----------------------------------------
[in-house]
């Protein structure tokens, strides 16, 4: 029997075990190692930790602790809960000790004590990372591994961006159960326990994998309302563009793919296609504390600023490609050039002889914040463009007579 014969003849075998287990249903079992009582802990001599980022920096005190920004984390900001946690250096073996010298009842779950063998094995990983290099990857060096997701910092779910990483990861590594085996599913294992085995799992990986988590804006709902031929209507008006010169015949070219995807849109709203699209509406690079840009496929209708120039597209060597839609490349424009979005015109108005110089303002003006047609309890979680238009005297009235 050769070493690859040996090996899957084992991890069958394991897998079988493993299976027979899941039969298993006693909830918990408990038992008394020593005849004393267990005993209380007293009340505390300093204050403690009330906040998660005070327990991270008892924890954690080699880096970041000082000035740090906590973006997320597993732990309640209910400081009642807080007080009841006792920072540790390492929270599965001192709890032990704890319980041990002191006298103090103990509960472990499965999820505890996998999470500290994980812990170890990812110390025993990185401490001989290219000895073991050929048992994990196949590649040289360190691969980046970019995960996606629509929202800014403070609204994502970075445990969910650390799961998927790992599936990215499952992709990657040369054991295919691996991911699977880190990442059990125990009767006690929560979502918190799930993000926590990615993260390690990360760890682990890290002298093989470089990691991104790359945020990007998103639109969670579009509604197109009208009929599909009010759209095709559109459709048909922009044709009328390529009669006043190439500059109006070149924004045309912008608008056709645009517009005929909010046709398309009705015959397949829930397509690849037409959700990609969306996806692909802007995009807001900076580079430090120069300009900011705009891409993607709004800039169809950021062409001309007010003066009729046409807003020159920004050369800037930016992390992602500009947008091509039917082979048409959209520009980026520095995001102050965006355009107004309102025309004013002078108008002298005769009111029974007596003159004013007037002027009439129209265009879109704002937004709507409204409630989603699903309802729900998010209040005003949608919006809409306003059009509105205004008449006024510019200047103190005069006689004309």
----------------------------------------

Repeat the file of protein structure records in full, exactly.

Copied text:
[in-house]
């Protein structure tokens, strides 16, 4: 029997075990190692930790602790809960000790004590990372591994961006159960326990994998309302563009793919296609504390600023490609050039002889914040463009007579 014969003849075998287990249903079992009582802990001599980022920096005190920004984390900001946690250096073996010298009842779950063998094995990983290099990857060096997701910092779910990483990861590594085996599913294992085995799992990986988590804006709902031929209507008006010169015949070219995807849109709203699209509406690079840009496929209708120039597209060597839609490349424009979005015109108005110089303002003006047609309890979680238009005297009235 050769070493690859040996090996899957084992991890069958394991897998079988493993299976027979899941039969298993006693909830918990408990038992008394020593005849004393267990005993209380007293009340505390300093204050403690009330906040998660005070327990991270008892924890954690080699880096970041000082000035740090906590973006997320597993732990309640209910400081009642807080007080009841006792920072540790390492929270599965001192709890032990704890319980041990002191006298103090103990509960472990499965999820505890996998999470500290994980812990170890990812110390025993990185401490001989290219000895073991050929048992994990196949590649040289360190691969980046970019995960996606629509929202800014403070609204994502970075445990969910650390799961998927790992599936990215499952992709990657040369054991295919691996991911699977880190990442059990125990009767006690929560979502918190799930993000926590990615993260390690990360760890682990890290002298093989470089990691991104790359945020990007998103639109969670579009509604197109009208009929599909009010759209095709559109459709048909922009044709009328390529009669006043190439500059109006070149924004045309912008608008056709645009517009005929909010046709398309009705015959397949829930397509690849037409959700990609969306996806692909802007995009807001900076580079430090120069300009900011705009891409993607709004800039169809950021062409001309007010003066009729046409807003020159920004050369800037930016992390992602500009947008091509039917082979048409959209520009980026520095995001102050965006355009107004309102025309004013002078108008002298005769009111029974007596003159004013007037002027009439129209265009879109704002937004709507409204409630989603699903309802729900998010209040005003949608919006809409306003059009509105205004008449006024510019200047103190005069006689004309």